There is only the hill

So I’m a bit of a work-a-holic. I tend to get so wrapped up in my work that I forget to do things like take a break, hang out with friends, and enjoy the outdoors. I love what I do so completely, but that doesn’t make it easy. In fact, I think it is one of the reasons that I commit as much time to my craft as I do. If it was easy, then what would I learn? There are days when I struggle more then others. I wonder what I’m doing, and why can’t I focus. Today was one of those days. When this happens, the first thing I do is reach out online and look for inspiration. Sometimes this is some goofy meme about pushing forward. Lately it has been my desktop background. It reads:

“If you really want to do something, you’ll find a way. If you don’t, you’ll find an excuse.”-Jim Rohn

Still wanting some more inspiration, I took to the blogs. I was reading a blog on the Rocky Mountain Fiction Writer’s page by one of my favorite writers. He’s a charismatic man out of Colorado, who I had the great privileged of meeting and being the first reviewer of his newest book Elizabeth’s Midnight. This is a small excerpt from Aaron Ritchey’s post. He compares writing to biking and it’s unbelievably on point. Take a minute and check out RMFW’s page and this blog here: http://rmfw.org/ or by clicking anywhere below. This is only a small part of the article but I’m sure you get the idea. Click away for full blow your face away effects:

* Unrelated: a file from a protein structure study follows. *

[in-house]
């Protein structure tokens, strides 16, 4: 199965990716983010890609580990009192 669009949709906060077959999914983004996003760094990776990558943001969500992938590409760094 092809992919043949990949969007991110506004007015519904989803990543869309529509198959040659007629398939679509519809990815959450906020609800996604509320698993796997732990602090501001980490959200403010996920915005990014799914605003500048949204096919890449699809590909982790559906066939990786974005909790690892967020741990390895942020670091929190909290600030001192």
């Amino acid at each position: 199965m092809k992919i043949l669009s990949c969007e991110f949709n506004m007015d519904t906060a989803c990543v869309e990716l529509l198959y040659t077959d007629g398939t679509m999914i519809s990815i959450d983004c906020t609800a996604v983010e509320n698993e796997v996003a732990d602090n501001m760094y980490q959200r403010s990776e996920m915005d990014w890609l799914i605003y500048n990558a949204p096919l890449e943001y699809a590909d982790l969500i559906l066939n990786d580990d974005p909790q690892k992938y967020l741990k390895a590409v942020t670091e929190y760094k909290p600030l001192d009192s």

LEARN TO LOVE THE CLIMB — So I bike Deer Creek Canyon, the east entrance of Mount Falcon, a little bit of Red Rocks, and the Apex trail near Heritage Square. All of these are a sharp elevation gain to the top, and then a swooping thrill ride down. I love downhill. It’s easy, exciting, no sweat. But to get to the downhill, I have to climb, so I taught myself to love the climb. It’s the joy of the struggle, it’s the self-discipline of figuring out a time to write, and then using that time to write. Even though the new season of Orange is the New Black is on. The good stuff is in the grit, baby. DOWNHILL IS AN ILLUSION — When I’m climbing the east entrance of Mount Falcon, which I have dubbed MFE, Mount Falcon East, baby!, I am thinking, “Oh, the downhill is going to be so sweet.” And when I get to the top and turn around, yes, the downhill is fun, but it’s not as good as I thought it would be. I have a mantra, “There is no downhill. There is only the hill.” I think what happens to a lot of successful writers is that they get the fame and success and suddenly the writing game is like biking downhill. It all just comes, and it’s all so sweet. Humans were made to struggle and challenge their limits. STOP AND LOOK AROUND— So we’re climbing up the hill, sweating, or we’re soaring down the hill, enjoying our successes. Either way, stop, look around, breathe. The writer’s life is a good life. Not an easy life, but a good life.

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